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[536] under my command, suffered more than the other two companies, owing to a part of it being stationed on rising ground. Two of the companies of our regiment--company K, Stewart Grays, and company B, Jackson Blues, (company K under command of Lieutenant Rockwell, and company B under Captain Lewis,) being on picket, collected their men on the post to the left of the road, and entered the fight at the time the companies did on the right, (which was composed of those companies on reserve, and not on post that day.) I did not see them, or know they were in the fight, until afterward. We fought about a half or three quarters of an hour against overwhelming numbers, said to have been nine regiments of the enemy, before the Fifteenth Georgia came to the support of our regiment. The companies I commanded were never reinforced, and I did not know that the Fifteenth Georgia had been ordered in until after the fight; when, on going to where Colonel Butts was stationed, I learned that they were on the ground. When the fight ceased, which was after night had set in, I had but two men that were able to fire their pieces; all were either killed, wounded, or unable to fire, not being able to load their pieces ; others were out of ammunition. A few, I am told, that were not hurt, went off with the wounded men of the seven companies. The number of muskets carried into the fight was two hundred and seventy-one, this being the number reported on that day for duty. The regiment lost, in this engagement, ten killed and one hundred and ten wounded, a list of which you will find enclosed.

On the first of July, at Malvern Hill, we were placed in line with the other regiments of your brigade. We were to be (I learned) the supporting brigade to Generals Cobb and Anderson's commands, which occupied positions in front of our line. After marching by the flanks and forward quite a number of times, we were brought immediately in front of the battery that we were to charge. The Second Georgia's position was decidedly in front of the battery, which I thought must be fully three quarters of a mile distant from the woods we emerged from, being under the direct fire of the enemy's guns the whole of that distance. Our brigade moved forward steadily for some distance and in good order, when, owing to some command, the Fifteenth Georgia, being next to our right, got in front of us, masking the whole of the right wing of the Second; the Seventeenth Georgia at the same time crowding upon the Fifteenth Georgia. This crowding caused much confusion at the time. I was fifteen or twenty steps in front of our regiment. Looking back to see if our regiment was moving on in order, I found myself in front of another regiment, which I was told was the Fifteenth Georgia. I soon saw the mixed condition of the troops, that the Fifteenth and Seventeenth, which occupied the line to our right, had, by some command, been moved to the left, which placed them upon the line we occupied. While in that huddled condition, the order was given to march by the left flank, which our regiment performed in good order, under a most destructive fire of grape and canister. Being under full range of the enemy's guns, after crossing a fence, our regiment was ordered to lay down and wait for support to come up. Soon one of the regiments of Kershaw's brigade came up and moved forward, and we were ordered as a support; we followed close after them. They moved in order and made a most gallant charge, but were completely checked by the deadly fire from the enemy's battery. Their ranks being torn asunder, they had to fall back, which left our regiment in front without any support. Colonel Butts being wounded at that time, I had to assume command. I ordered our regiment to lay down until we could get a supporting regiment. We were under a most terrific fire of grape; but the men acted with the utmost coolness, not one exhibiting, that I could see, the least fear. We lay under that fire for fully half an hour, waiting for some regiment to come up, that we might continue our charge to the battery, which was not more than fifty yards in front of us. Word being brought that the enemy were flanking us on our right, immediately afterward there occurred a very heavy fire, which came in upon the rear of the right wing. I ordered the regiment up, and gave the command, About face, and marched in order to the rear, across a small drain, and gave the command, Halt; but, owing to a great noise, was not heard. 1 intended to halt and change front, that I might receive the enemy that (I was told) had flanked us. I was in front of the regiment at the time I ordered them to about face, which placed me in the rear in falling back. My order to halt went unheeded. The regiment continued to move off to the rear, which, I think, was fortunate, as when alone we could effect nothing in the position we occupied, had the regiment remained in the position. I intended to make a stand for the enemy that was said to have flanked us. I do not think I would have brought off fifty men, as the enemy had directed an increased fire upon that point.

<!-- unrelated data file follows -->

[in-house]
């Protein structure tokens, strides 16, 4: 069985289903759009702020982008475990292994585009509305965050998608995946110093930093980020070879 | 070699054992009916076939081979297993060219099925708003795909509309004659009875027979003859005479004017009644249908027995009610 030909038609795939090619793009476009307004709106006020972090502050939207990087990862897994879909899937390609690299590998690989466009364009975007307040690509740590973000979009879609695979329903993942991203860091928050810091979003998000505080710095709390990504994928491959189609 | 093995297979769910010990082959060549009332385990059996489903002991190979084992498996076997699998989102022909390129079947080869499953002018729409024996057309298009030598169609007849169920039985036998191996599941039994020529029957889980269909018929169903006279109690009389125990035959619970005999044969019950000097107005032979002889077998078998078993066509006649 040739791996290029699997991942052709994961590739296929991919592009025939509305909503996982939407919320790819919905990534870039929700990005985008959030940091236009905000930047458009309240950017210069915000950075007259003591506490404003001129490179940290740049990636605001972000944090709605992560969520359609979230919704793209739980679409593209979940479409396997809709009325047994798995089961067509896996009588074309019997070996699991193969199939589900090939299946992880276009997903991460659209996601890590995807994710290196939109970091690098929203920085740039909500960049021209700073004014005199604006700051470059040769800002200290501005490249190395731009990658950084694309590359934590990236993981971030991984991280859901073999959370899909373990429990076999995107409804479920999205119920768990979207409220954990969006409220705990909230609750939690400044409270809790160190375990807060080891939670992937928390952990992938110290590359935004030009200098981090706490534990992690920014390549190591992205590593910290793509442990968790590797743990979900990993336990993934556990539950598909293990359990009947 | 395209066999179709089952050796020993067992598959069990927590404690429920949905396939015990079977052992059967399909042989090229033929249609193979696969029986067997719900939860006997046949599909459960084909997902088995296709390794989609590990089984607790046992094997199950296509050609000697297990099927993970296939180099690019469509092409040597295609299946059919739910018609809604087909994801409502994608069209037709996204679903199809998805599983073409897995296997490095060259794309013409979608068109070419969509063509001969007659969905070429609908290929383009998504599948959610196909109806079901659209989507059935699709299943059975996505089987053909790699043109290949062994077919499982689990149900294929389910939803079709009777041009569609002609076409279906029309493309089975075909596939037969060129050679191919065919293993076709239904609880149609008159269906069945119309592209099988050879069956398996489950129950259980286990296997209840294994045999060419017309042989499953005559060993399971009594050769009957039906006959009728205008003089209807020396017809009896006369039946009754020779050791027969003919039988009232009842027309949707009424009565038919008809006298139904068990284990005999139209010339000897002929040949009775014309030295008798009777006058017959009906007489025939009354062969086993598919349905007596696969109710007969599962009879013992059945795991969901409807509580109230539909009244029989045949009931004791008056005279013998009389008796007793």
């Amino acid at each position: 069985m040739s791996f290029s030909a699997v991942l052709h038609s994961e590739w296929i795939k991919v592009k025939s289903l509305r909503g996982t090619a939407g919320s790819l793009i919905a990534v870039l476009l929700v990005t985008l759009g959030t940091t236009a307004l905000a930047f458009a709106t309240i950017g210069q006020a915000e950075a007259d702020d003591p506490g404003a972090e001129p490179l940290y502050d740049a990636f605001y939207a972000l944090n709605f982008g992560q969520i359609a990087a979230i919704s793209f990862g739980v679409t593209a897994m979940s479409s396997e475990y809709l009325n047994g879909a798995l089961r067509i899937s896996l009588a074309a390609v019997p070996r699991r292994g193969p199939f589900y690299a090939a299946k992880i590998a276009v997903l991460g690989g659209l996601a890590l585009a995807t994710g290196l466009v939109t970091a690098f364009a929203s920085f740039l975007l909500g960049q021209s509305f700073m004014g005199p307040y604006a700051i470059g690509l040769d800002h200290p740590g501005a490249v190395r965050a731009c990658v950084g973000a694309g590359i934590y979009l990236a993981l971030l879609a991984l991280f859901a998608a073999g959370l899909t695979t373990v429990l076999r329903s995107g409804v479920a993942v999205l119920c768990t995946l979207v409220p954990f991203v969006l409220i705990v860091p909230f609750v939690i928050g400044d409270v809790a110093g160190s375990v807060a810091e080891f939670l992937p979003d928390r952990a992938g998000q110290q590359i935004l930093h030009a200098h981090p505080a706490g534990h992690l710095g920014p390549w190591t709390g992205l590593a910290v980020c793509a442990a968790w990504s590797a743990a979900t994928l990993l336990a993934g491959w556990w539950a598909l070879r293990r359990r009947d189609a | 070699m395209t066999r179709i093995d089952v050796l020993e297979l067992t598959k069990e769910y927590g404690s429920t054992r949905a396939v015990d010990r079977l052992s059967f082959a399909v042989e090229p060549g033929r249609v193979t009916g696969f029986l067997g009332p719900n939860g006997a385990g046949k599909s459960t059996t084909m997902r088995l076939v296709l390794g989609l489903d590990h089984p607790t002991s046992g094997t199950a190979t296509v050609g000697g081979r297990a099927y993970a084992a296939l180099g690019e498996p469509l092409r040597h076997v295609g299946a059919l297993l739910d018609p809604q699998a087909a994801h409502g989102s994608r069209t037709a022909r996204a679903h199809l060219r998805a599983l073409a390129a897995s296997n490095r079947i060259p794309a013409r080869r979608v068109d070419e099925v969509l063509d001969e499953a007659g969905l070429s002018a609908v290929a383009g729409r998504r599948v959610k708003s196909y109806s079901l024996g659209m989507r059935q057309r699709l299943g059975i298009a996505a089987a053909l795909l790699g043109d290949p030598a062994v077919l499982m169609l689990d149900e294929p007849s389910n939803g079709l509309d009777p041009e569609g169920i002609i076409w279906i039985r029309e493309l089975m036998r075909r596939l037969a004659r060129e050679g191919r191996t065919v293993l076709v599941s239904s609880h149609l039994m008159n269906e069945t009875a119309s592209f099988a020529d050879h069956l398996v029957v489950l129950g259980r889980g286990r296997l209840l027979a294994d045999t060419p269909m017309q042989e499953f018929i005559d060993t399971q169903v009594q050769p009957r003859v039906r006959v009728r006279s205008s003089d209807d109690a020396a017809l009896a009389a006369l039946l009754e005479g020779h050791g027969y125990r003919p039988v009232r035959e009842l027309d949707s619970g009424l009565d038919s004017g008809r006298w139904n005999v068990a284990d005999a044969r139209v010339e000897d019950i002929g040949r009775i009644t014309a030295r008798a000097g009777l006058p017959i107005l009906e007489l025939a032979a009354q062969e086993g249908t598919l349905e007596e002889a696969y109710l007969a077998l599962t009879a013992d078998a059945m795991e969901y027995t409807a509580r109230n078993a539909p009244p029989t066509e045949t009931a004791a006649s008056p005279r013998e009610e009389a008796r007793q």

Our loss in this engagement was eleven killed and seventy wounded, which you will find consolidated with the other list of killed and wounded.

Respectfully,

Your obedient servant,

William R. Holmes, Lieutenant-Colonel, commanding Second Georgia.


Report of Colonel Magill.

headquarters First Georgia regiment, camp near Richmond, July 10, 1862.
Captain Charles E. Hardwick, A. A. A. General, Third Brigade :
Captain: I have the honor to submit, for the consideration of the Colonel commanding, the following report of the part taken by this regiment in the affair of the twenty-ninth June and in the engagement of the first instant:

On the twenty-ninth of June, just after we had passed the line of the enemy's intrenchments near Garnett's house, I was ordered to deploy the regiment as skirmishers, and feel the woods in the direction which it was supposed the enemy